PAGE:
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Alternative formsEdit


From Middle English eldmoder, from Old English ealdmōdor (grandmother), equivalent to eld (old) +‎ mother. Cognate with Scots eldmoder, eldmother (mother-in-law), Old Frisian aldmōder, aldemōder (grandmother).


eldmother (plural eldmothers)

  1. (dialectal, now archaic) One's grandmother or other female ancestor, or one's mother-in-law.
    • 1571 November 5, John Heworth of Gatisheid, Will, in Wills and Inventories from the Registry at Durham (1835):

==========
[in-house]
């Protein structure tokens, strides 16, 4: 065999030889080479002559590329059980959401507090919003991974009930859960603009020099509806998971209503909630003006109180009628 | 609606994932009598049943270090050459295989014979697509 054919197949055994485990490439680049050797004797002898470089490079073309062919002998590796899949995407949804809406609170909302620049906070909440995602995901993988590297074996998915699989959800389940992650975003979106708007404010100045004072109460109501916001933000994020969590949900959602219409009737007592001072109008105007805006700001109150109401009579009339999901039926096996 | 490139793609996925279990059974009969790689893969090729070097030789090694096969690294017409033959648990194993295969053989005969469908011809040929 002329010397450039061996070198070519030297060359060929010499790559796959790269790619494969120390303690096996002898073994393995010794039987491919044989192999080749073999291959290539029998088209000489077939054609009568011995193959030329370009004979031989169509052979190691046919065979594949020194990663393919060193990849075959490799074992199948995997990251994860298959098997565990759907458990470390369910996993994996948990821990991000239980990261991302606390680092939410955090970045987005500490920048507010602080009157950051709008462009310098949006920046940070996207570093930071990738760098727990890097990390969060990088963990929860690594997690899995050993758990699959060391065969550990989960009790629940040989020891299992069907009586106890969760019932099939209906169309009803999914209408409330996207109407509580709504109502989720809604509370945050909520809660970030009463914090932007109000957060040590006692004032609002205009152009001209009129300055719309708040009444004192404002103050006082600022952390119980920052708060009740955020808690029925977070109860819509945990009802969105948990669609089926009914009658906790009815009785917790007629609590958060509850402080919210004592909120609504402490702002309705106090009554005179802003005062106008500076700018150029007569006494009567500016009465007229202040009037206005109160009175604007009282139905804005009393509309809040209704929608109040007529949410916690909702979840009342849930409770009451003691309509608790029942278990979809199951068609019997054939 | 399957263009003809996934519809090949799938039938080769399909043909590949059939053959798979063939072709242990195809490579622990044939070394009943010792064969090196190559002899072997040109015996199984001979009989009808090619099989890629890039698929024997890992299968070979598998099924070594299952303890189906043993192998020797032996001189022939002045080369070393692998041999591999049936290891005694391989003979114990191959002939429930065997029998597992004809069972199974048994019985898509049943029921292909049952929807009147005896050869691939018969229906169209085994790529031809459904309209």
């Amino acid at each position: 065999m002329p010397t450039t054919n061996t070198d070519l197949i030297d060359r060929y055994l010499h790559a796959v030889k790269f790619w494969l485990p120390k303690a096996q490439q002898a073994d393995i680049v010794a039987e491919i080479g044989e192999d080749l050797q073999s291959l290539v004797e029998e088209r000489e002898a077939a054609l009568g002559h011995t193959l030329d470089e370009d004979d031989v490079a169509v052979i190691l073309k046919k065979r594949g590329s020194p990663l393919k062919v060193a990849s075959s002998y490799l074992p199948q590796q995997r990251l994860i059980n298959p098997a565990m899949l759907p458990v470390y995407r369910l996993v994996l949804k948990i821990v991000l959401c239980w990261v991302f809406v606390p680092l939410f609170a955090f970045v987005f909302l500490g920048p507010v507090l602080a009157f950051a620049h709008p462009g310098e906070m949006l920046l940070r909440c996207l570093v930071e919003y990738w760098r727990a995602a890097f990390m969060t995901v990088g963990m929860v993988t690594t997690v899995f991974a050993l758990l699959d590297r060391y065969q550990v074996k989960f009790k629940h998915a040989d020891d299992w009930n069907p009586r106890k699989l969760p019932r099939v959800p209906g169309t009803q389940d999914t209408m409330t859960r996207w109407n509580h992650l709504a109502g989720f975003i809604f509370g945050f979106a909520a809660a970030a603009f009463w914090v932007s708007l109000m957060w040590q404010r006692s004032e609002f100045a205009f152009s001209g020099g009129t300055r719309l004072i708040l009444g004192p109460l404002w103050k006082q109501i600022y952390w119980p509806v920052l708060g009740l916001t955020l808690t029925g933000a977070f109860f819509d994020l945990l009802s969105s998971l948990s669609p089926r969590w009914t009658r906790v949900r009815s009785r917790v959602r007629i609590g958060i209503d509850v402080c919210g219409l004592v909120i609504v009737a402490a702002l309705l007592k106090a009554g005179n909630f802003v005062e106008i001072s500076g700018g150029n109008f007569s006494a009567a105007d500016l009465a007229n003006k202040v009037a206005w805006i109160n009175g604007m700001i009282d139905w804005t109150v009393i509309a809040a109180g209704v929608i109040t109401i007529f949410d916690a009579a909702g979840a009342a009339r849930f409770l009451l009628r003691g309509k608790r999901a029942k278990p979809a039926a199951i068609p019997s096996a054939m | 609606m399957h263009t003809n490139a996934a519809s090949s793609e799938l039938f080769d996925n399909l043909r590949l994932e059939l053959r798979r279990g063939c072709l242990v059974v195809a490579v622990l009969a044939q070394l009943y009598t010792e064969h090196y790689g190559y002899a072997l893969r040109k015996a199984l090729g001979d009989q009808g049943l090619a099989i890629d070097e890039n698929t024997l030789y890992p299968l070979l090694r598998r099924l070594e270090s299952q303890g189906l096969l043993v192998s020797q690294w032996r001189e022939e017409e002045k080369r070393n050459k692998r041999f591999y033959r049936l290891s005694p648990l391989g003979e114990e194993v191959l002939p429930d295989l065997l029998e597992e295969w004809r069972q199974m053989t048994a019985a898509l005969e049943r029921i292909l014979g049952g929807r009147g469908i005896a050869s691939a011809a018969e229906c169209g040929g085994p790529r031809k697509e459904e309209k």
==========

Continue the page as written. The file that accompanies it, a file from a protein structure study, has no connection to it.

Item I gyve vnto my eldmother his wyffe my wyffes froke and a read petticote and a smoke.
    • 1586 July 15, Isabel Chamber against John Robson in Causa Defamationis, in Depositions and Other Ecclesiastical Proceedings from the Courts ... of Durham (1845):
      John Morpeth [...] saith that, on Sondaie last [...] the said John Robson said to the said Arthure, "Thou haiest a witch to thy eldmother[.]"

See alsoEdit


  • Language in Scotland: Corpus-based Studies (2013, →ISBN, page 159: Eldmother 'grandmother' has a similar range of dates, with no citations for 'mother-in-law' but a meaning of 'step-mother' surviving in Scots and northern English use until 1864.